Canadian Estate Law, Trusts and Taxation

Business Law Legal

Proper estate planning is essential to save your loved ones from additional confusion and expenses upon your death. In December 2014, Canada passed a law that significantly changes how the country taxes estates and trusts. Understanding estate law is essential for preparing an effective will and trust that best express your wishes while avoiding unnecessary expenses for your heirs.


On January 1, 2016, the new law eliminated the progressive tax rate for trusts. Now, all trusts are taxed at the top marginal rate, which ranges from 47.70 percent to 58.75 percent. Under the old law, trusts did not have to pay tax installments. The new law ony exempts graduated rate estates from installment payments. Also, when the trust’s assets transfer to the beneficiary, Canada considers these capital gains in some circumstances. The new tax rates affect all inter vivos or lifetime trusts without grandfathering. With these changes, you may reconsider if a trust is the best place to leave your assets.


Choosing an effective executor for your estate is another consideration when you prepare your will. The Canadian Bar Association defines an executor as the person who “gathers up the estate assets, pays the deceased’s debts, and divides what remains of the deceased’s estate among the beneficiaries.” Your executor must deal with government agencies, financial institutions and your heirs. The process of settling your estate may take 18 months or longer, depending on your assets and business interests. The person you choose as your executor should reside locally and must be very organized. The executor may have to pay out of pocket for some expenses, but the estate can reimburse him.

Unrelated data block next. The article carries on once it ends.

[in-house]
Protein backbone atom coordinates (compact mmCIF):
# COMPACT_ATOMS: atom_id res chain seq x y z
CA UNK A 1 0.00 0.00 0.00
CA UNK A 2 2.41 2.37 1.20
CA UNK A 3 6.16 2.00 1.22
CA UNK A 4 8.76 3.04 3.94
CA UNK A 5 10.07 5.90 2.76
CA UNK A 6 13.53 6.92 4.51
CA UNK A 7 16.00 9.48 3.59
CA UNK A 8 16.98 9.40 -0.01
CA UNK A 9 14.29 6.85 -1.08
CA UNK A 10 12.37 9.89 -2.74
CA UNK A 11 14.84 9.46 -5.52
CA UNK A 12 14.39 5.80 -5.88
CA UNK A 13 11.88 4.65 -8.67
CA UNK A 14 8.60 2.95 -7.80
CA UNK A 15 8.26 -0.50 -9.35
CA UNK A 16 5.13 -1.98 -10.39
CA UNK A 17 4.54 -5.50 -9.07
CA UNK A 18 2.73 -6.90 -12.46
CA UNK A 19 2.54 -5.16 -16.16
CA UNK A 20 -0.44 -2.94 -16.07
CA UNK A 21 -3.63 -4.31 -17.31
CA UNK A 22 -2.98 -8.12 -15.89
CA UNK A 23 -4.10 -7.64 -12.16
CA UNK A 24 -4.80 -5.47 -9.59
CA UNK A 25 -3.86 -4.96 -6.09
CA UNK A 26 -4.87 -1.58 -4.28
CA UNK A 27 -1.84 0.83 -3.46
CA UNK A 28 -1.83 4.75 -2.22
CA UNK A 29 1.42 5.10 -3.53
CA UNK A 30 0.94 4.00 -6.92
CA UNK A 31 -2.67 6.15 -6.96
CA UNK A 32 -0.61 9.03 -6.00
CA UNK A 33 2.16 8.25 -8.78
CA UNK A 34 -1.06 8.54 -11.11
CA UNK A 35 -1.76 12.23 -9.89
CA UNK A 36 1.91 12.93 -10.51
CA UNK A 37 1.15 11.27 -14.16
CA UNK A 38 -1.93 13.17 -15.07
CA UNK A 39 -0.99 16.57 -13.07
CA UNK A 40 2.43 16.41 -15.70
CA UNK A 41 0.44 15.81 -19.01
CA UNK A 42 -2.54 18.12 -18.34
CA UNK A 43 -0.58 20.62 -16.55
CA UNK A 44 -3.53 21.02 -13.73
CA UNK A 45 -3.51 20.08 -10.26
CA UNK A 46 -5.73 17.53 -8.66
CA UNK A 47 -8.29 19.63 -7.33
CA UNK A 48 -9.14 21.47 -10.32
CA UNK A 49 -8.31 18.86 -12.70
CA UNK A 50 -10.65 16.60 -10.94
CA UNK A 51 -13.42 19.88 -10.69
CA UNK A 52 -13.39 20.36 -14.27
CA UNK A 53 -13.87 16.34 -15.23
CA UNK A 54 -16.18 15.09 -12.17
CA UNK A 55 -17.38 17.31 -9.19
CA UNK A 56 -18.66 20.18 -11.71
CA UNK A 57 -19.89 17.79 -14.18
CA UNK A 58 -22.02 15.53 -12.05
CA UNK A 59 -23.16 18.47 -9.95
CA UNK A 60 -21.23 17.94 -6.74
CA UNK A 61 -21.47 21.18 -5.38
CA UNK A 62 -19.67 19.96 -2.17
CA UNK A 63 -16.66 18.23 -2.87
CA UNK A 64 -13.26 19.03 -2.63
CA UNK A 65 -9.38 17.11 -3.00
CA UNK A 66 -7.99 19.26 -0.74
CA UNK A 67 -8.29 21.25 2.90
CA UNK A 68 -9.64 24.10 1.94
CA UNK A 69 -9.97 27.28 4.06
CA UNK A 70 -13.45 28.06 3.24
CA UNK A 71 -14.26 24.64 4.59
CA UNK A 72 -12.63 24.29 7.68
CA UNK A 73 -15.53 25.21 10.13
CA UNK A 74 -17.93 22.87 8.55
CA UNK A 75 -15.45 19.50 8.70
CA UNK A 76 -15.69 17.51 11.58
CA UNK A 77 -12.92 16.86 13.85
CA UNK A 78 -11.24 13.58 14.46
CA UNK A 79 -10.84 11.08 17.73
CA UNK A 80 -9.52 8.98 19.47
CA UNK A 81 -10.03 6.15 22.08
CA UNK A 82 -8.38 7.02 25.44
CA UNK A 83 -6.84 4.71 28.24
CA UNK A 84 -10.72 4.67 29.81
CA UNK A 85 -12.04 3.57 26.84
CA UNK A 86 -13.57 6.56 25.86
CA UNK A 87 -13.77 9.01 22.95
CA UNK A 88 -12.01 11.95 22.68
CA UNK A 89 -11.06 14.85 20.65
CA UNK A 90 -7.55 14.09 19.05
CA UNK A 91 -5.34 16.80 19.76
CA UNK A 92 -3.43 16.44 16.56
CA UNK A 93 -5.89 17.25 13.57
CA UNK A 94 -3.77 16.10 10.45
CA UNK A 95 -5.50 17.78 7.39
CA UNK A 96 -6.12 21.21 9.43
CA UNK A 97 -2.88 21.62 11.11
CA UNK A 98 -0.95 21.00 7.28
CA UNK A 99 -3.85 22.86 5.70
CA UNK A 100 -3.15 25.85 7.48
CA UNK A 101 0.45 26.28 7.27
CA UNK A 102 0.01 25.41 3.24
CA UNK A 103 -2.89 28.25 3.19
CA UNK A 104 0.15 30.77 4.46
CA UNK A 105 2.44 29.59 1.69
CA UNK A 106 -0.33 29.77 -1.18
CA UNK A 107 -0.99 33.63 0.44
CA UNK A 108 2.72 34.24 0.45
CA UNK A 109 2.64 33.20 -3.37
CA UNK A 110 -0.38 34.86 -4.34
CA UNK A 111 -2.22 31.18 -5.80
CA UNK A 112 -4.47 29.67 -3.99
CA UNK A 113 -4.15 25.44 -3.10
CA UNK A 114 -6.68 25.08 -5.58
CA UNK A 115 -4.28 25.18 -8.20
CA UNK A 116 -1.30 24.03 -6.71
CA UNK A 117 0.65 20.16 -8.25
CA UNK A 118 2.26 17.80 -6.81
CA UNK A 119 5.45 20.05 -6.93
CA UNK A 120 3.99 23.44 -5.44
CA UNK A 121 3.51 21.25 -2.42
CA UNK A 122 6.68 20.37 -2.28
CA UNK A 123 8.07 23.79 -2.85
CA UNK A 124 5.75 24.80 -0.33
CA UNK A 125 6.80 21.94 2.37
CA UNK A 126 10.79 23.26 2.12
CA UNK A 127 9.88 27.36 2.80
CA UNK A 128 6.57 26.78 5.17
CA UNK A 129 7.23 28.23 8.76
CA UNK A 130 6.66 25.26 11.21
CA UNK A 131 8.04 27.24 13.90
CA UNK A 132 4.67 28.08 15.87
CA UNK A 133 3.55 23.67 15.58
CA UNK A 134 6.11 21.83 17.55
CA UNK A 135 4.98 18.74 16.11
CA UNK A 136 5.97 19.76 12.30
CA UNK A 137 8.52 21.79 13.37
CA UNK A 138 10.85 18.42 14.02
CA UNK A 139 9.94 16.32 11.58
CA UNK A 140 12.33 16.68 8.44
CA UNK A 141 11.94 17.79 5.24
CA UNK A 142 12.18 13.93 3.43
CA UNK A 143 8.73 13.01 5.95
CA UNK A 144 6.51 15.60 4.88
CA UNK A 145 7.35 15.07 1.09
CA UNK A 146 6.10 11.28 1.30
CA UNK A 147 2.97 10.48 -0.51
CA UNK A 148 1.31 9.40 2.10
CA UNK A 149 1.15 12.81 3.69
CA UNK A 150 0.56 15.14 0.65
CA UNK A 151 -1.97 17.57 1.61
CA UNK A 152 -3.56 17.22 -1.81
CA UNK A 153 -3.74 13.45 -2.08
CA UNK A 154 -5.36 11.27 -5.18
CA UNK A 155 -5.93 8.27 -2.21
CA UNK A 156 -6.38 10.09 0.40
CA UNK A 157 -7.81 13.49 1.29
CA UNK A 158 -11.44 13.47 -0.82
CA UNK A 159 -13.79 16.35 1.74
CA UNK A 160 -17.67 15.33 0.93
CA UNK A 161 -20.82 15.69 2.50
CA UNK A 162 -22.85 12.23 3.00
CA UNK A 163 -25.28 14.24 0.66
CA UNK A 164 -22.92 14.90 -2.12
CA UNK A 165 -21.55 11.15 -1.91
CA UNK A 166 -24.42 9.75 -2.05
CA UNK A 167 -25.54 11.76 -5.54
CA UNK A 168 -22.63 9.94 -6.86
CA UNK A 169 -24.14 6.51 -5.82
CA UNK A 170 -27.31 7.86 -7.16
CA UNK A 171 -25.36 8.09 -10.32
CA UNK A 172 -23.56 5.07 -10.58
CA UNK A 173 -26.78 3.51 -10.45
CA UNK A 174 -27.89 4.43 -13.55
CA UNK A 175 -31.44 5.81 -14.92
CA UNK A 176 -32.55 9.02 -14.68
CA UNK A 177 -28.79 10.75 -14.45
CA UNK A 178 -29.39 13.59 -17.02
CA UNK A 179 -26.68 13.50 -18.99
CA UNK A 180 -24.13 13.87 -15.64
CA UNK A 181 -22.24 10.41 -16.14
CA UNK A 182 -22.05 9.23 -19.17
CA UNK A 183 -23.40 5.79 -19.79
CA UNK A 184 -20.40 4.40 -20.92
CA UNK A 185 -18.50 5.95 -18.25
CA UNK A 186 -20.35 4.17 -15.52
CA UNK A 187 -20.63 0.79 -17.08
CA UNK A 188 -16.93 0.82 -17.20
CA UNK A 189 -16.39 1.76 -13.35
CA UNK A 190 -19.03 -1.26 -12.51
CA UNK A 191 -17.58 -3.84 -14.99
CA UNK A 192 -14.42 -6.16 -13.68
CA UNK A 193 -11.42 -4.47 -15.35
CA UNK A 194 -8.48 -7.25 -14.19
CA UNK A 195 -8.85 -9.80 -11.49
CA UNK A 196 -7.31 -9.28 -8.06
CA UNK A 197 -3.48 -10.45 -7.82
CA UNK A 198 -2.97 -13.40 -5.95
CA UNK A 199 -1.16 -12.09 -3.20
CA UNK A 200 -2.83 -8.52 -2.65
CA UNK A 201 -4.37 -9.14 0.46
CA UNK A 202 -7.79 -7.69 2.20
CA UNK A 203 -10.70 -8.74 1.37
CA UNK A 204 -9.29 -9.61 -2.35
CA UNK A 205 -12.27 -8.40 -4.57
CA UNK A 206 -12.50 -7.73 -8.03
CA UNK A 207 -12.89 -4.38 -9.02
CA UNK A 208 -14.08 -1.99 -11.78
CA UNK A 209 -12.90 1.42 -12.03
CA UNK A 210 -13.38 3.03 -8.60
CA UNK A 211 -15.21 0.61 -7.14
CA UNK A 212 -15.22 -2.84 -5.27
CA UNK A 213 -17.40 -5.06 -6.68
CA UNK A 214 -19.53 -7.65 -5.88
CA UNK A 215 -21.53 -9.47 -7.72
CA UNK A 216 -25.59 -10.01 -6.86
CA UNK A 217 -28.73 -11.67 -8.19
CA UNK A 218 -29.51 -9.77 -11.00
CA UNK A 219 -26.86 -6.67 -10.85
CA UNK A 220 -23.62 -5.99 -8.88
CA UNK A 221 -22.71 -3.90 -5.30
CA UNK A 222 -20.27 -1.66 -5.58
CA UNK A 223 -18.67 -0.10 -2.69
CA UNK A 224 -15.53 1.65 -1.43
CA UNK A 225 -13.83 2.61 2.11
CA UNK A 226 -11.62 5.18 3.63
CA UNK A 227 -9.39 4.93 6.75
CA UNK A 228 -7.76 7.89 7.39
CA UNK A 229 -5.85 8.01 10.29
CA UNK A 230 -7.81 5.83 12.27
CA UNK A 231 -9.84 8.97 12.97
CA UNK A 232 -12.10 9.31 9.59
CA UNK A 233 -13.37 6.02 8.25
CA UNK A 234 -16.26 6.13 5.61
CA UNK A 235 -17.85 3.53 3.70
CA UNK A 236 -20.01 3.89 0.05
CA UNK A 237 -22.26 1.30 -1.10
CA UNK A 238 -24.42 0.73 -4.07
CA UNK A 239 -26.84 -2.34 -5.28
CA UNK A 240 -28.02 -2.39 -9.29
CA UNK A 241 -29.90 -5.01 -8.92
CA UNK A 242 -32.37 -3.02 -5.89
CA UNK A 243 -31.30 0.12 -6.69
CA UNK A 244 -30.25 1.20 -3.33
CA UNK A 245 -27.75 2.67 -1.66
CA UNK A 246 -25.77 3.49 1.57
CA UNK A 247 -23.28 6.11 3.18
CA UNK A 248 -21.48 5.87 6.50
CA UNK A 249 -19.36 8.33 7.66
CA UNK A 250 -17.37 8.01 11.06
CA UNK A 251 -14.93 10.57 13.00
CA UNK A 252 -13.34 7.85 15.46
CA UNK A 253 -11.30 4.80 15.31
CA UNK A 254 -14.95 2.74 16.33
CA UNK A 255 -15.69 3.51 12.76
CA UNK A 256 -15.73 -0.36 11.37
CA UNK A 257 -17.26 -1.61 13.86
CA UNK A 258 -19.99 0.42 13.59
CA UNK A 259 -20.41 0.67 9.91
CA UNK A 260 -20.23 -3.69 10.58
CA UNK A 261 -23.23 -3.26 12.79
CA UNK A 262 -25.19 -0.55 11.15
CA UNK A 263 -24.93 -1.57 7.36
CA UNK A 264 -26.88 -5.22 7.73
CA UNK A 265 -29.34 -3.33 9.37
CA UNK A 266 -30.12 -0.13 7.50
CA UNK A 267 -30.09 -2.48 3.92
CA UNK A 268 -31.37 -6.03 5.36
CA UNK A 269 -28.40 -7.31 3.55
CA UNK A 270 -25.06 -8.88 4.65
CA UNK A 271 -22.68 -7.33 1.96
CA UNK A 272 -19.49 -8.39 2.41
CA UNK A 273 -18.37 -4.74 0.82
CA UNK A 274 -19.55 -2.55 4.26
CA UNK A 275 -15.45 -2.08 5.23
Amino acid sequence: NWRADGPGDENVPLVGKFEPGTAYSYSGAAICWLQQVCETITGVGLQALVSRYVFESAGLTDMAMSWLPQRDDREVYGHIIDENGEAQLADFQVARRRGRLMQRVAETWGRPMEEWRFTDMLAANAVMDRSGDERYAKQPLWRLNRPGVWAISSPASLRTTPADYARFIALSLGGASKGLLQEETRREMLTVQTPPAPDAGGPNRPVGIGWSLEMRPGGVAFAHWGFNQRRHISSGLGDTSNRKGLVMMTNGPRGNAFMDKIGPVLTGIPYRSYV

Your executor does have some personal liability while settling your estate. If he causes the estate any financial losses through negligent or fraudulent actions, the court may order him to pay back those losses.


If you die intestate, or without a will, Canada’s Constitution declares that the division of assets is a provisional matter, and each province has its own estate law the distribution of your assets if you die with both a living spouse and children. If you have a spouse but no children, your assets go to your spouse. If you have children but do not have a spouse, your assets are distributed between your children equally.

You may consider consulting with an accountant familiar with tax laws to avoid unnecessary taxation for your estate before you prepare your will. An experienced estate law attorney can help you prepare a will and trust that appoints an effective executor and best reflects your wishes, easing the burden on your heirs and loved ones.

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